seriously hurts
squared distance
D4
2
(X) >
1
s 2
D5
2
(X)
ALGORITHMS
Typical k-means Failure
Selecting two seeds
here cannot be
fixed with Lloyds
Result is that these two
clusters get glued
t...
Ball k-means
• Provably better for highly clusterable data
• Tries to find initial centroids in each “core” of each real
c...
Still Not a Win
• Ball k-means is nearly guaranteed with k = 2
• Probability of successful seeding drops
exponentially wit...
Still Not a Win
• Ball k-means is nearly guaranteed with k = 2
• Probability of successful seeding drops
exponentially wit...
Surrogate Method
• Start with sloppy clustering into lots of
clusters
κ = k log n clusters
• Use this sketch as a weighted...
Algorithm Costs
• Surrogate methods
– fast, sloppy single pass clustering with κ = k log n
– fast sloppy search for neares...
Algorithm Costs
• Surrogate methods
– fast, sloppy single pass clustering with κ = k log n
– fast sloppy search for neares...
Algorithm Costs
• How much faster for the sketch phase?
– take k = 2000, d = 10, n = 100,000
– k d log n = 2000 x 10 x 26 ...
Algorithm Costs
• How much faster for the sketch phase?
– take k = 2000, d = 10, n = 100,000
– k d log n = 2000 x 10 x 26 ...
How It Works
• For each point
– Find approximately nearest centroid (distance = d)
– If (d > threshold) new centroid
– Els...
IMPLEMENTATION
But Wait, …
• Finding nearest centroid is inner loop
• This could take O( d κ ) per point and κ can be
big
• Happily, appr...
Projection Search
total ordering!
LSH Bit-match Versus Cosine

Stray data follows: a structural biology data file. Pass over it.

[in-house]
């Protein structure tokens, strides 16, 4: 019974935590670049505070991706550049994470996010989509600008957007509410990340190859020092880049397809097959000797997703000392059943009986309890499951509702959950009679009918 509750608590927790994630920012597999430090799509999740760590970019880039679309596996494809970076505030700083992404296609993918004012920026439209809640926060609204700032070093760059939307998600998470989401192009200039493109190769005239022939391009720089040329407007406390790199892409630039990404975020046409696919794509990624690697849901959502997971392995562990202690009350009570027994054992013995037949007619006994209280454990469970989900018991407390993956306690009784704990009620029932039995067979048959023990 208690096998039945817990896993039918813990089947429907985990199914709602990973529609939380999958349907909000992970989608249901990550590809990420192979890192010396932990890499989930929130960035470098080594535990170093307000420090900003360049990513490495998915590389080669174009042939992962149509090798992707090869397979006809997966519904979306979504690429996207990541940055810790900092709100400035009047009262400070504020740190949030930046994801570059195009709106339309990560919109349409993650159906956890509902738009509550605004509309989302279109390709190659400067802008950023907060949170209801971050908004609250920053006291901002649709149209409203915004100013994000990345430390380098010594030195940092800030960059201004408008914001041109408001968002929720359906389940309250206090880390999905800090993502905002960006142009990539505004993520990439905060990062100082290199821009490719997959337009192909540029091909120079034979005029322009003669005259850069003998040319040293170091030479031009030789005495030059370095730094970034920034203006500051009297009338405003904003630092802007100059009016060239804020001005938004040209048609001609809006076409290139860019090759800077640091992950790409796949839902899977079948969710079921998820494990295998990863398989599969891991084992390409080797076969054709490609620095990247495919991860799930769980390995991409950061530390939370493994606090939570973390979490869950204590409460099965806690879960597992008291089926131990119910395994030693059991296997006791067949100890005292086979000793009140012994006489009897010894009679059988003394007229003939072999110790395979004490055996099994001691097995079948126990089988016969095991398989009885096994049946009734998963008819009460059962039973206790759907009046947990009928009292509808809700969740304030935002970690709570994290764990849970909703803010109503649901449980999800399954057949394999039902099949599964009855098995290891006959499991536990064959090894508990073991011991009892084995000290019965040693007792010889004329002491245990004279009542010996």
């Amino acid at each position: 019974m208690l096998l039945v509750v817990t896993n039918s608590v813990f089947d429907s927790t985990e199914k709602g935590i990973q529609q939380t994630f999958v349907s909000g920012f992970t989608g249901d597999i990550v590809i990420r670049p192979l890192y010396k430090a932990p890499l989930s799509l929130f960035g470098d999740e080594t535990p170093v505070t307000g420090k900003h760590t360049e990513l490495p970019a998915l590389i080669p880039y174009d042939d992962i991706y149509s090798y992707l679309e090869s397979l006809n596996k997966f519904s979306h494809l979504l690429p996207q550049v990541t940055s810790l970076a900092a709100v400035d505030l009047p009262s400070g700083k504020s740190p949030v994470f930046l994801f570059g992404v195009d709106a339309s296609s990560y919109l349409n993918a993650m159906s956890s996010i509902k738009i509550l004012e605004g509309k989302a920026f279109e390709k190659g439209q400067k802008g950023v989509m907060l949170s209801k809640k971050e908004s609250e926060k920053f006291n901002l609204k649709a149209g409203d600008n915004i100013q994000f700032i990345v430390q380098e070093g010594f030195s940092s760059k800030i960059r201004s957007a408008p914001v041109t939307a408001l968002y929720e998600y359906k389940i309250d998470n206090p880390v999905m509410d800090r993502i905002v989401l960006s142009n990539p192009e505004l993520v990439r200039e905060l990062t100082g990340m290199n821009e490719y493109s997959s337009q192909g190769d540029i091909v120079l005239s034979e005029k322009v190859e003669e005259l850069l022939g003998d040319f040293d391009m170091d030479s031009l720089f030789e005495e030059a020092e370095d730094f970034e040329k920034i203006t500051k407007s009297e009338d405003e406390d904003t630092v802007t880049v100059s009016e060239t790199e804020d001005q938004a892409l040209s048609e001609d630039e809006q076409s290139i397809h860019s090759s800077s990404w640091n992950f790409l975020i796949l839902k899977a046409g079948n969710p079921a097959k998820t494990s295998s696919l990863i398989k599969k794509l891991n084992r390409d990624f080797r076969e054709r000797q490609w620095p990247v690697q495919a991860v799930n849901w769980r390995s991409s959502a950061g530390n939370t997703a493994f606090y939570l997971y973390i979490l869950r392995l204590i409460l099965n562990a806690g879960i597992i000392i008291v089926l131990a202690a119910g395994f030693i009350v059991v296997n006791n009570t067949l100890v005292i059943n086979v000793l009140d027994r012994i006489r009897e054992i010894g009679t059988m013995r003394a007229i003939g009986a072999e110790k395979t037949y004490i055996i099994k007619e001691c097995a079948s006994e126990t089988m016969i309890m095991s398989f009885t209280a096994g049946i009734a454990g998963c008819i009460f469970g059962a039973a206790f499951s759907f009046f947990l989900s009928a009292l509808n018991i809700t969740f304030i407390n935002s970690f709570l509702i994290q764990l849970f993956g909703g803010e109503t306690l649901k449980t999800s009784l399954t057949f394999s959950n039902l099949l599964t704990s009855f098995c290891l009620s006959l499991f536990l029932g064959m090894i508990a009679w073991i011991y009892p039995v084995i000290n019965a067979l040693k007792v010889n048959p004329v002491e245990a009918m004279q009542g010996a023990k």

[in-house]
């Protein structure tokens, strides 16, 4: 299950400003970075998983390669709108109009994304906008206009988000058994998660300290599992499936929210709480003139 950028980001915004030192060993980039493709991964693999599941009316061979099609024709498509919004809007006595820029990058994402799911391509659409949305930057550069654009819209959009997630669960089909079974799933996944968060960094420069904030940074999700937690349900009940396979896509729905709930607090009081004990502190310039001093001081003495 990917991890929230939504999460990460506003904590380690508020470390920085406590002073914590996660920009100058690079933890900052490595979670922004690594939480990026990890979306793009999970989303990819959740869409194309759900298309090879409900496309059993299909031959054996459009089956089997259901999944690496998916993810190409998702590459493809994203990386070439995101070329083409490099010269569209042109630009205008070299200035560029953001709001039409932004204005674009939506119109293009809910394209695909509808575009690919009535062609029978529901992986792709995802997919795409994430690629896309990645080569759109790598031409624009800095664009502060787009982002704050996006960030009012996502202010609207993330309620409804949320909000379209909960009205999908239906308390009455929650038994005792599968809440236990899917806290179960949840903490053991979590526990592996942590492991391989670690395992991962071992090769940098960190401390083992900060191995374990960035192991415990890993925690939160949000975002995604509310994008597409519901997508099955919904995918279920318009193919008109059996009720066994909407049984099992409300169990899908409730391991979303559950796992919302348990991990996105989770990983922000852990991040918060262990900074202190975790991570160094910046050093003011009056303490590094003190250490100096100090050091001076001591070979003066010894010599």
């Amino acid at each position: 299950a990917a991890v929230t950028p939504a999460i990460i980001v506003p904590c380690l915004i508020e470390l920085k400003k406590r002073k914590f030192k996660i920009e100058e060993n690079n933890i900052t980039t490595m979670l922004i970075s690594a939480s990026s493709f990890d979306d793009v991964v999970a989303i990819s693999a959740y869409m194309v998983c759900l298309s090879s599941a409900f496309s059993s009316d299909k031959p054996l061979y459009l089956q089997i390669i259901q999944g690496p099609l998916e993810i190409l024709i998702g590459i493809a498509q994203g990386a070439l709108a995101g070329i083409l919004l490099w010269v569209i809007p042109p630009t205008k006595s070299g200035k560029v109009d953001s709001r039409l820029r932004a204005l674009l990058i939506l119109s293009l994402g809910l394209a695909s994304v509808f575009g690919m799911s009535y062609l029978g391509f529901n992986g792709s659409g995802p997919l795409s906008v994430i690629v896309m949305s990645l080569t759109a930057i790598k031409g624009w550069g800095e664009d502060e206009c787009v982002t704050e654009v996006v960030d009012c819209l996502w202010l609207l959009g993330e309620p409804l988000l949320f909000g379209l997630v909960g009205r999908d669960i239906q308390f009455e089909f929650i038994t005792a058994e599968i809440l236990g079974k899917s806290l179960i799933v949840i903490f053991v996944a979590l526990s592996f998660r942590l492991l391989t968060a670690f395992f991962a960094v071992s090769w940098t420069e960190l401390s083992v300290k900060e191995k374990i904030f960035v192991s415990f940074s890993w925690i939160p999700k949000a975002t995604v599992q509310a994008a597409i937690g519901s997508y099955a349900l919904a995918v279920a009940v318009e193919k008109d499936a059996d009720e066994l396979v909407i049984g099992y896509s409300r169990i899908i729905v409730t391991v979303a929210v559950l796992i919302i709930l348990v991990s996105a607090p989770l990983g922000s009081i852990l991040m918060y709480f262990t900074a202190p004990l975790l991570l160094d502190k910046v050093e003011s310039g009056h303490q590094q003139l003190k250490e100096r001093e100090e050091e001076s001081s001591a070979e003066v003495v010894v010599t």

0 8 16 24 32 40 48 56 64
1
- 1
- 0.8
- 0.6
- 0.4
- 0.2
0
0.2
0.4
0.6
0.8
X Axis
YAxis
RESULTS
Parallel Speedup?
1 2 3 4 5 20
10
100
20
30
40
50
200
Threads
Timeperpoint(μs)
2
3
4
5
6
8
10
12
14
16
Threaded version
No...
Quality
• Ball k-means implementation appears significantly
better than simple k-means
• Streaming k-means + ball k-means ...
Contact Me!
• We’re hiring at MapR in US and Europe
• MapR software available for research use
• Get the code as part of M...
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Paris Data Geeks

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A quick BOF talk given by Ted Dunning in Paris at Devoxx

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Paris Data Geeks

  1. 1. Practical Machine Learning with Mahout
  2. 2. whoami – Ted Dunning • Chief Application Architect, MapR Technologies • Committer, member, Apache Software Foundation – particularly Mahout, Zookeeper and Drill (we’re hiring) • Contact me at tdunning@maprtech.com tdunning@apache.com ted.dunning@gmail.com @ted_dunning
  3. 3. Agenda • What works at scale • Recommendation • Unsupervised - Clustering
  4. 4. What Works at Scale • Logging • Counting • Session grouping